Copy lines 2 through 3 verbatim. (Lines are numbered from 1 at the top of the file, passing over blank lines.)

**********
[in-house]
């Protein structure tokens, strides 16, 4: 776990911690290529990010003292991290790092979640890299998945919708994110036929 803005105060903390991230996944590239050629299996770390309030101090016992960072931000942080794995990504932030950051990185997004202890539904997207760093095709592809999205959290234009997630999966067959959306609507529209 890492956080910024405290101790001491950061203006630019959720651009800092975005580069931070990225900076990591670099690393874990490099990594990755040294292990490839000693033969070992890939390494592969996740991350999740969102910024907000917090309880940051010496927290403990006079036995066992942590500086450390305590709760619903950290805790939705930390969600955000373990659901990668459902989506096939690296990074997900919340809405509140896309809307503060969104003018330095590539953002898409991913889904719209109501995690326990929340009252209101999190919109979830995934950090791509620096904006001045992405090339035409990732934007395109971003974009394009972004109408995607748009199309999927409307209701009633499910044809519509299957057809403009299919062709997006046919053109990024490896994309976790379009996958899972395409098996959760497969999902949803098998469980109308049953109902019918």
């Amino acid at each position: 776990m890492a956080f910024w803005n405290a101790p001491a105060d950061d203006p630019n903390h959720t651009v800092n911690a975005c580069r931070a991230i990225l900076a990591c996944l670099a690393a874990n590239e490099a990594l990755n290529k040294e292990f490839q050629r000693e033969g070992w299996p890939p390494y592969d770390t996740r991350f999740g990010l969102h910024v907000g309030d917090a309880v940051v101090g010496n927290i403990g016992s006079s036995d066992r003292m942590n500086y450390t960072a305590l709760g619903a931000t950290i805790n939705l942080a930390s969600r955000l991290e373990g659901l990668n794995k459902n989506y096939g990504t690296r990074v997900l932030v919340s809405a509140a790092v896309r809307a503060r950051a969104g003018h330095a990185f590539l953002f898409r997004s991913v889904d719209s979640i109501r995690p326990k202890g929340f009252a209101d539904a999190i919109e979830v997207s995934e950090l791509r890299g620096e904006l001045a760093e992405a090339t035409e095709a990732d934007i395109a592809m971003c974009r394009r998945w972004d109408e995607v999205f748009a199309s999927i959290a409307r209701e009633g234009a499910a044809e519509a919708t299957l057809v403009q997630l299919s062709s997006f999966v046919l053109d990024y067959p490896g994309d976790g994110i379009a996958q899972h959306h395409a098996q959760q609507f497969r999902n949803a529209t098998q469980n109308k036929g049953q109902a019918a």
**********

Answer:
């Protein structure tokens, strides 16, 4: 776990911690290529990010003292991290790092979640890299998945919708994110036929 803005105060903390991230996944590239050629299996770390309030101090016992960072931000942080794995990504932030950051990185997004202890539904997207760093095709592809999205959290234009997630999966067959959306609507529209 890492956080910024405290101790001491950061203006630019959720651009800092975005580069931070990225900076990591670099690393874990490099990594990755040294292990490839000693033969070992890939390494592969996740991350999740969102910024907000917090309880940051010496927290403990006079036995066992942590500086450390305590709760619903950290805790939705930390969600955000373990659901990668459902989506096939690296990074997900919340809405509140896309809307503060969104003018330095590539953002898409991913889904719209109501995690326990929340009252209101999190919109979830995934950090791509620096904006001045992405090339035409990732934007395109971003974009394009972004109408995607748009199309999927409307209701009633499910044809519509299957057809403009299919062709997006046919053109990024490896994309976790379009996958899972395409098996959760497969999902949803098998469980109308049953109902019918």
């Amino acid at each position: 776990m890492a956080f910024w803005n405290a101790p001491a105060d950061d203006p630019n903390h959720t651009v800092n911690a975005c580069r931070a991230i990225l900076a990591c996944l670099a690393a874990n590239e490099a990594l990755n290529k040294e292990f490839q050629r000693e033969g070992w299996p890939p390494y592969d770390t996740r991350f999740g990010l969102h910024v907000g309030d917090a309880v940051v101090g010496n927290i403990g016992s006079s036995d066992r003292m942590n500086y450390t960072a305590l709760g619903a931000t950290i805790n939705l942080a930390s969600r955000l991290e373990g659901l990668n794995k459902n989506y096939g990504t690296r990074v997900l932030v919340s809405a509140a790092v896309r809307a503060r950051a969104g003018h330095a990185f590539l953002f898409r997004s991913v889904d719209s979640i109501r995690p326990k202890g929340f009252a209101d539904a999190i919109e979830v997207s995934e950090l791509r890299g620096e904006l001045a760093e992405a090339t035409e095709a990732d934007i395109a592809m971003c974009r394009r998945w972004d109408e995607v999205f748009a199309s999927i959290a409307r209701e009633g234009a499910a044809e519509a919708t299957l057809v403009q997630l299919s062709s997006f999966v046919l053109d990024y067959p490896g994309d976790g994110i379009a996958q899972h959306h395409a098996q959760q609507f497969r999902n949803a529209t098998q469980n109308k036929g049953q109902a019918a």